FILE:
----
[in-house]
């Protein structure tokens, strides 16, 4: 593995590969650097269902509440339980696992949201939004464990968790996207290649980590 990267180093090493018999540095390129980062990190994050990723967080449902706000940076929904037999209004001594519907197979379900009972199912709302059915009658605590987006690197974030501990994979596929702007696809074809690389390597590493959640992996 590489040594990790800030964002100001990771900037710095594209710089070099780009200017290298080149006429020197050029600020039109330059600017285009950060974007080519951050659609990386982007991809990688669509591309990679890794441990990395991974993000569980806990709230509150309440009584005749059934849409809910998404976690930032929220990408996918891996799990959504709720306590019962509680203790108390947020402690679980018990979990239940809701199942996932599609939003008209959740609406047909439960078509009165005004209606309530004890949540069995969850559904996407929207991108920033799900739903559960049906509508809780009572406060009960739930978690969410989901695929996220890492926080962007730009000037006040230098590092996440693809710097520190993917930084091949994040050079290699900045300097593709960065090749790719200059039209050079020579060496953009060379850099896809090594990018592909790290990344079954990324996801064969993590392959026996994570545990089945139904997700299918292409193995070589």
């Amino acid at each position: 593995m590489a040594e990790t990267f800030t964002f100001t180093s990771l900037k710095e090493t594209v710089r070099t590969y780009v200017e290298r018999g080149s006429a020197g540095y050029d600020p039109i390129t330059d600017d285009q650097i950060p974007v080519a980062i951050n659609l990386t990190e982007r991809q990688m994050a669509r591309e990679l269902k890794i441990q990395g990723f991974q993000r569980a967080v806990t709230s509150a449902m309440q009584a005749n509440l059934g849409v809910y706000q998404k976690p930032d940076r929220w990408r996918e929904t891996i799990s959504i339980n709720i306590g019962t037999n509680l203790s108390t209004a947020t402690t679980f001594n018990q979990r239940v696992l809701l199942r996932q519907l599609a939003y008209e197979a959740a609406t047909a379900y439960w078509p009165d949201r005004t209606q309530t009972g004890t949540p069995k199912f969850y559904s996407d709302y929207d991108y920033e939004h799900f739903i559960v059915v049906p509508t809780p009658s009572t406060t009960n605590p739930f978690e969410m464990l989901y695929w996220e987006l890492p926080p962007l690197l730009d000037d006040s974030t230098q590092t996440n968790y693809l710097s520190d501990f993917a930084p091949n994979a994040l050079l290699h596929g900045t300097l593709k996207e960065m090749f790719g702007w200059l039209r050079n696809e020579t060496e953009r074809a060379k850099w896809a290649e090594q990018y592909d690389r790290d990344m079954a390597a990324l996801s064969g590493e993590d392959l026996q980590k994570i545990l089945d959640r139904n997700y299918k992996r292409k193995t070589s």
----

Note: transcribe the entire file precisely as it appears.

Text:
[in-house]
């Protein structure tokens, strides 16, 4: 593995590969650097269902509440339980696992949201939004464990968790996207290649980590 990267180093090493018999540095390129980062990190994050990723967080449902706000940076929904037999209004001594519907197979379900009972199912709302059915009658605590987006690197974030501990994979596929702007696809074809690389390597590493959640992996 590489040594990790800030964002100001990771900037710095594209710089070099780009200017290298080149006429020197050029600020039109330059600017285009950060974007080519951050659609990386982007991809990688669509591309990679890794441990990395991974993000569980806990709230509150309440009584005749059934849409809910998404976690930032929220990408996918891996799990959504709720306590019962509680203790108390947020402690679980018990979990239940809701199942996932599609939003008209959740609406047909439960078509009165005004209606309530004890949540069995969850559904996407929207991108920033799900739903559960049906509508809780009572406060009960739930978690969410989901695929996220890492926080962007730009000037006040230098590092996440693809710097520190993917930084091949994040050079290699900045300097593709960065090749790719200059039209050079020579060496953009060379850099896809090594990018592909790290990344079954990324996801064969993590392959026996994570545990089945139904997700299918292409193995070589």
């Amino acid at each position: 593995m590489a040594e990790t990267f800030t964002f100001t180093s990771l900037k710095e090493t594209v710089r070099t590969y780009v200017e290298r018999g080149s006429a020197g540095y050029d600020p039109i390129t330059d600017d285009q650097i950060p974007v080519a980062i951050n659609l990386t990190e982007r991809q990688m994050a669509r591309e990679l269902k890794i441990q990395g990723f991974q993000r569980a967080v806990t709230s509150a449902m309440q009584a005749n509440l059934g849409v809910y706000q998404k976690p930032d940076r929220w990408r996918e929904t891996i799990s959504i339980n709720i306590g019962t037999n509680l203790s108390t209004a947020t402690t679980f001594n018990q979990r239940v696992l809701l199942r996932q519907l599609a939003y008209e197979a959740a609406t047909a379900y439960w078509p009165d949201r005004t209606q309530t009972g004890t949540p069995k199912f969850y559904s996407d709302y929207d991108y920033e939004h799900f739903i559960v059915v049906p509508t809780p009658s009572t406060t009960n605590p739930f978690e969410m464990l989901y695929w996220e987006l890492p926080p962007l690197l730009d000037d006040s974030t230098q590092t996440n968790y693809l710097s520190d501990f993917a930084p091949n994979a994040l050079l290699h596929g900045t300097l593709k996207e960065m090749f790719g702007w200059l039209r050079n696809e020579t060496e953009r074809a060379k850099w896809a290649e090594q990018y592909d690389r790290d990344m079954a390597a990324l996801s064969g590493e993590d392959l026996q980590k994570i545990l089945d959640r139904n997700y299918k992996r292409k193995t070589s």